Are you a closet writer, someone who feels the pull to share or submit your work but also feels shy or embarrassed or downright terrified at the thought of doing so? What is it we are afraid of hearing? This isn’t good enough. In fact, it’s not any good at all. Who do you think you are, anyway? Do you really think you are a writer? And whom do we hear saying those negative thoughts? Ourselves.

Even veteran writers struggle with the psychological process of submissions, as Author Laura Munson wrote recently in a blog post, “The Agony of Submissions“:

“[T]those old questions clamor in my mind: why would they want to publish MY work in the first place? Haven’t I had enough therapy to know that I have self-worth issues? Doesn’t a New York Times bestselling book make me immune to these inner saboteur-esque questions? Apparently not.”

If this is a familiar struggle, Richard Russo offers a different perspective on sharing your writing in his introduction to The Best American Short Stories of 2010. He writes of the authors whose short stories he read and chose for the anthology:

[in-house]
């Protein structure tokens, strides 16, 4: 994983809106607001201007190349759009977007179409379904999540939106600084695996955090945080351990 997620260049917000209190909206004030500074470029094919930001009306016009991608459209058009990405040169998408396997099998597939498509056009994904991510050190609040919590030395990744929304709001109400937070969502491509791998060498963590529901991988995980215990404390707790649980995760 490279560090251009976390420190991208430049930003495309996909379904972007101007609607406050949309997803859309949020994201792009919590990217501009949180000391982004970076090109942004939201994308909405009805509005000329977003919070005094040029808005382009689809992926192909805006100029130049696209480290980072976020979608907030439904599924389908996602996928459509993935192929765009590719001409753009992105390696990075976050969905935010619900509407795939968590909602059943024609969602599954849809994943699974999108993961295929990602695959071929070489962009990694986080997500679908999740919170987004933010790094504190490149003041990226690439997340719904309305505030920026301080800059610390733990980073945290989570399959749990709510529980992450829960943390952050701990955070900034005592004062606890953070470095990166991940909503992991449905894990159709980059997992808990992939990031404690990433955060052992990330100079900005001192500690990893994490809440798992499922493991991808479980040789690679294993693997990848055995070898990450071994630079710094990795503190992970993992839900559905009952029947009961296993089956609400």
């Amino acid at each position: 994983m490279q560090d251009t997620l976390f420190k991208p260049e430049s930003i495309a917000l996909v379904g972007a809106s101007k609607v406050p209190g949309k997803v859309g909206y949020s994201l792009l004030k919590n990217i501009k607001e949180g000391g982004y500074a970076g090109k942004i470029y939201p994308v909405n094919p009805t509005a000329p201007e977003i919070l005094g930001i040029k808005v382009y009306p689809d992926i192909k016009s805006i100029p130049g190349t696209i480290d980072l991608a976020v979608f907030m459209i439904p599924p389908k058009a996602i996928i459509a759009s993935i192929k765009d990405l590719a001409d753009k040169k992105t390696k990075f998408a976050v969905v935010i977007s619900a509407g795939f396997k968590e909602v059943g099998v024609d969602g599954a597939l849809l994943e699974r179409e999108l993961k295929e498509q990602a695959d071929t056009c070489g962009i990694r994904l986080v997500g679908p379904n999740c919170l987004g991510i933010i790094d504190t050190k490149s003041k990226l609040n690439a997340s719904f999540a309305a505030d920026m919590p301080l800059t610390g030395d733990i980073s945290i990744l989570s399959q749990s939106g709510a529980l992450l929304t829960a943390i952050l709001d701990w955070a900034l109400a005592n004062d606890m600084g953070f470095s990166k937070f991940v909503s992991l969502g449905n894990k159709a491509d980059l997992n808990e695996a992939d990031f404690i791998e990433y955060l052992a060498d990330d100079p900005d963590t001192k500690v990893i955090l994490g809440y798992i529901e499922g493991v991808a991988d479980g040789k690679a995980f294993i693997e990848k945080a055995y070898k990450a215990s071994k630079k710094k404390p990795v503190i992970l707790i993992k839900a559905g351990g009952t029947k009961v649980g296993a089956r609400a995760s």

“[W]riters may have begun by writing for themselves… but in the end they turned outward, offering us the gift of what they’d crafted with such care, hoping we’d be pleased.”

We read because what we read in some way touches and enriches our lives, in big ways and small. But we can’t read what isn’t offered. Every time you read a novel, short story, article, poem, first draft for critique, handwritten letter, and even a blog post you can think of how someone else chose to give the gift of those words to you, and sometimes the first step was taking the risk of submission. The first step is part of the gift.

Whether you are seeking publication or agent representation or just a blog audience, try overcoming your natural fear of rejection by thinking of your words as a gift that may please some (some is enough) readers. Offering that gift is an act not of hubris but of humility and generosity.

Then go back to your work table. Do not wait for a thank you note. Congratulate yourself for having given what is most important and unique to give: yourself. And, without missing a beat, create more gifts.